Global Pharmaceutical Powers - Pharmaceutical Technology

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Global Pharmaceutical Powers
Another Asian services provider demonstrates the global nature of pharmaceutical outsourcing.


PTSM: Pharmaceutical Technology Sourcing and Management
Volume 4, Issue 3


Jim Miller
More so than established contract manufacturing organizations and nonclinical contract research organizations in Europe and North America, up-and-coming contract service providers born in India and China have embraced the global nature of drug development. These companies were originally established to exploit the big differentials in wages paid to chemists and other scientists in their home countries versus North America and Europe. However, the most strategically committed CROs have realized that in addition to offering a platform for low-cost drug development, they need to be near their customers to secure those relationships.

Proximity increases opportunities for relationship building, which leads to trust and more business. Further, there are certain activities such as projects that require close interaction with client scientists and/or involve intellectual property protection issues that are best carried out when close to the client's research and development (R&D) operations.

In the past two years, several India-based contractors have stepped up to acquire European and North American bases of operations, sometimes paying a considerable premium for the privilege. These include companies such as Nicholas Piramal (Mumbai), which bought operations from Avecia and Pfizer in the United Kingdom; Dishman Pharmaceuticals and Chemicals (Ahmedabad), which bought Carbogen and Amcis in Switzerland; and Jubilant Organosys (Noida), which acquired injectables manufacturer Hollister-Stier Laboratories in the US.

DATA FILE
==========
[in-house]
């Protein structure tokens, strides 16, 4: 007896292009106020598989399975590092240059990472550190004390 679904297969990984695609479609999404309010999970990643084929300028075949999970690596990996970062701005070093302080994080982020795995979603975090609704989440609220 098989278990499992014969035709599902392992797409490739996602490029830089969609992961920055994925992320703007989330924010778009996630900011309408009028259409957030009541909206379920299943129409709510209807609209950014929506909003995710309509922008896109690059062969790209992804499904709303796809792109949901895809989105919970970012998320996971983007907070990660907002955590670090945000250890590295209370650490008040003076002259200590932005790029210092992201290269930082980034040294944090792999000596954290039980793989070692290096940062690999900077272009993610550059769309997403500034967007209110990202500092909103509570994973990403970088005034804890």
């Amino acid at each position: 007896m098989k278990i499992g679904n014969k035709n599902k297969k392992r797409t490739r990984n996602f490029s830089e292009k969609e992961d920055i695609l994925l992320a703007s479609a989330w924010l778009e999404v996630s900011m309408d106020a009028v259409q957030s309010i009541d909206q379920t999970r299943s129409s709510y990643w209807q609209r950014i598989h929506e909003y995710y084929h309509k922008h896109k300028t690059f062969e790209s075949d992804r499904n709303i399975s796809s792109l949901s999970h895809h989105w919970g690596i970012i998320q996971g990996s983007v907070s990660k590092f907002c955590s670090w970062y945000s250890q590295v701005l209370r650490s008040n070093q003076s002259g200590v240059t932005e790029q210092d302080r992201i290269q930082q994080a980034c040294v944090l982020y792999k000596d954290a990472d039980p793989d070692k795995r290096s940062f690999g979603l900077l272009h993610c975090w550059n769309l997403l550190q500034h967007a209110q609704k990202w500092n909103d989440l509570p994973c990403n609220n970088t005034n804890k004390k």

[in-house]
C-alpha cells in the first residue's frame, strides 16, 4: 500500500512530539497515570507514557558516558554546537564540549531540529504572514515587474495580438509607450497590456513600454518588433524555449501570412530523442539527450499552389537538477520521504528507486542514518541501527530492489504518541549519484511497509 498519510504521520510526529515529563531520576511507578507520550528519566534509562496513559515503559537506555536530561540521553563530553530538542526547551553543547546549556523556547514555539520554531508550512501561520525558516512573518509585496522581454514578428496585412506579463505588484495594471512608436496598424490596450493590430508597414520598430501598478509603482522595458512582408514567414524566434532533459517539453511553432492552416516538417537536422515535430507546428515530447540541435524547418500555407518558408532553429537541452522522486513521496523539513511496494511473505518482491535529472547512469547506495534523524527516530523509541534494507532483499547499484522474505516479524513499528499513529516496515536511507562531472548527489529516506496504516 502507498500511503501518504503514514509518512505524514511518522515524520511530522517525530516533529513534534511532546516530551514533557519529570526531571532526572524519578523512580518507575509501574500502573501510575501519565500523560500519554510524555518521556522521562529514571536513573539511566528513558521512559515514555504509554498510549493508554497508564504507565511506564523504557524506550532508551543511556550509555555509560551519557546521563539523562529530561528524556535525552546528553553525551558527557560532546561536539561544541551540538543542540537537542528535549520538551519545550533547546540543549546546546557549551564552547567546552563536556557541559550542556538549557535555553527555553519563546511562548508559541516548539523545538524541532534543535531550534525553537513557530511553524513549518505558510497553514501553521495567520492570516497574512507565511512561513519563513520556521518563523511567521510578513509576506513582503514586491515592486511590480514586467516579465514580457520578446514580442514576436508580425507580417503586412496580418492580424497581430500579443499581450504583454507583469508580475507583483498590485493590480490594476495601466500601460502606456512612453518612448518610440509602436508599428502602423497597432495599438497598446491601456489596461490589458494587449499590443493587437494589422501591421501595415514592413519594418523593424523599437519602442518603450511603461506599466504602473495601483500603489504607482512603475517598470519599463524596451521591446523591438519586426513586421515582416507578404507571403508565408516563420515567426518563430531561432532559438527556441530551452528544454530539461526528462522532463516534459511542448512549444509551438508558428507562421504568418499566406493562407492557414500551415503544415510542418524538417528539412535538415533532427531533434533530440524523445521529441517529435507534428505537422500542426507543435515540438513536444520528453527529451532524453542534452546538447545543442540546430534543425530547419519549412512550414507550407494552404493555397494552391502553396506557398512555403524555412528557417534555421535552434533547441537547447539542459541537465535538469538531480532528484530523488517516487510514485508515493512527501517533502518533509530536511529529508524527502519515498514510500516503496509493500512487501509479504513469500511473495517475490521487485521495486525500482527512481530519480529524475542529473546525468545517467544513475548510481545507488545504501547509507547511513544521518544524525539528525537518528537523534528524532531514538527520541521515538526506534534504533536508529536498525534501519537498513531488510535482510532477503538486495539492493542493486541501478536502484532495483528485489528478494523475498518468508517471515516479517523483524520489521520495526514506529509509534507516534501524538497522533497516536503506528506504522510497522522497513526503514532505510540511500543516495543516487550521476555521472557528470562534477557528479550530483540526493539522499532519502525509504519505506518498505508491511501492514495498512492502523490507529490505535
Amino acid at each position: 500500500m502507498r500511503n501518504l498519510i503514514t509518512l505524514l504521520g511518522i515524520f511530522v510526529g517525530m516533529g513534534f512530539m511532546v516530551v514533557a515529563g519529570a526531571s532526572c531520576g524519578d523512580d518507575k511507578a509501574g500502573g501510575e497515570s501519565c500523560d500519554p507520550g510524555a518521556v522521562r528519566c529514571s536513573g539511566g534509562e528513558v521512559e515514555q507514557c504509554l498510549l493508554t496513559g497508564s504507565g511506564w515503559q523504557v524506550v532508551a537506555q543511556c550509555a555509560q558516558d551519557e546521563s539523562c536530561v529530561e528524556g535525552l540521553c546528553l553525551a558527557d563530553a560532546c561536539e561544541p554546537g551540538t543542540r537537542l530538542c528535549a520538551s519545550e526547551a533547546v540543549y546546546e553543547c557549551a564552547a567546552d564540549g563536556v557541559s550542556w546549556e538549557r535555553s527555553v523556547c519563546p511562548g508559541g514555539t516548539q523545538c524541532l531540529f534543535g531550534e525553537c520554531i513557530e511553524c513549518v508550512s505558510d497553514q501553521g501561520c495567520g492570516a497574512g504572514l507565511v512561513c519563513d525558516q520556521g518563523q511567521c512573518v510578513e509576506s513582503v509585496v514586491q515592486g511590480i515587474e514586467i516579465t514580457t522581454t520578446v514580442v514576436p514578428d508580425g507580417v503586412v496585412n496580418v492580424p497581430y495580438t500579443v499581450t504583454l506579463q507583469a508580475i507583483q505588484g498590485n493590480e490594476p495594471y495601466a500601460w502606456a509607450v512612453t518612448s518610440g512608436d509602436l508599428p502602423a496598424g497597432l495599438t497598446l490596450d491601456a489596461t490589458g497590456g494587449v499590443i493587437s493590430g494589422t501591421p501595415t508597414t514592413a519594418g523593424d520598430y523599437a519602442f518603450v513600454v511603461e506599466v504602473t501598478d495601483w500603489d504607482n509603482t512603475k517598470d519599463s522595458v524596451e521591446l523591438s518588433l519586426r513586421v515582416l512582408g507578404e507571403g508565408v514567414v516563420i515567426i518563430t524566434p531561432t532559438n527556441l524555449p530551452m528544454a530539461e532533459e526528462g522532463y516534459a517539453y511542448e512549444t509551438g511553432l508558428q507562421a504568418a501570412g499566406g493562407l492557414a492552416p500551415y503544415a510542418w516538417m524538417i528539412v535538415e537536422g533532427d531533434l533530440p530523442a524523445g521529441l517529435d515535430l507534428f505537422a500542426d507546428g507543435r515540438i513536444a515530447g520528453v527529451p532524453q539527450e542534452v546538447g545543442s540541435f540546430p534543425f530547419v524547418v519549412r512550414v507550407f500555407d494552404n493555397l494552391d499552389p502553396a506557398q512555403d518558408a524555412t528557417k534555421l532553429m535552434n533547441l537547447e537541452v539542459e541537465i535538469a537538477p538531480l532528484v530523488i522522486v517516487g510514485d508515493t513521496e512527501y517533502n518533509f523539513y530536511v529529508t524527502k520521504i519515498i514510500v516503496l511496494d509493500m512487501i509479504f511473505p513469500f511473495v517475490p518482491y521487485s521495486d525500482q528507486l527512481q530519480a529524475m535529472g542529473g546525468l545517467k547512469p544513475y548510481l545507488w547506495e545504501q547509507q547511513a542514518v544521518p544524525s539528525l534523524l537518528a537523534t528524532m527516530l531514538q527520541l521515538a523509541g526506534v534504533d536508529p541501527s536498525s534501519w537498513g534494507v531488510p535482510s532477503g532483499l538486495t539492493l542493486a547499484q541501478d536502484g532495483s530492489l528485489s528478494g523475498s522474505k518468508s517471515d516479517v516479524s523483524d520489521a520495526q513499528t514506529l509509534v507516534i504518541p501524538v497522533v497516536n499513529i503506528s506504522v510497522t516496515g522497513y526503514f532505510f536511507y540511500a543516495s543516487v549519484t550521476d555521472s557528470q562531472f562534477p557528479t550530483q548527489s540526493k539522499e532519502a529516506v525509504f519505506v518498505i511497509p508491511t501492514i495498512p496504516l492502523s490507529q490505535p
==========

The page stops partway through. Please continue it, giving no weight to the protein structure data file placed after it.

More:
Those companies are about to be joined by Shanghai-based WuXi PharmaTech, which announced plans in late December to acquire AppTec Laboratory Services, Inc. (St. Paul, MN) for $162.7 million. AppTec, which has 495 employees, provides manufacturing and laboratory services to the biopharmaceutical and medical device industries. The company also provides clinical-scale cell culture manufacturing at its Philadelphia facility, where it has a 2500 L bioreactor train and a number of Wave bioreactors.

AppTec's growth has been nothing short of phenomenal. Revenues for 2007 of $71 million were up 40% from $51 million in 2006 and more than three times 2004 revenues of $23 million. Most of that growth has been organic and has come from the biopharmaceutical sector.

WuXi's story has been striking as well, as it has emerged as a major player in chemistry-based discovery, process development, and manufacturing services since 2002. Its 2007 revenues of $133 million were double its 2006 revenues and almost eight times its 2004 revenues of $21 million. In 2007, WuXi successfully completed an initial public offering (IPO) on the New York Stock Exchange, raising $155 million. It has 2700 employees, including 2100 scientists and claims most major pharmaceutical companies as clients.




Aside from AppTec's growth prospects, WuXi CEO Ge Li cited three elements in his strategic rationale for the AppTec acquisition: WuXi gets biologics capabilities and expertise to complement its chemistry position; it expands its US customer base and addressable market; and it gains an operational footprint in the US. Li added that the company plans to "amplify" AppTec's capabilities in China rather than replicate them; we take this to mean building larger scale biomanufacturing capabilities.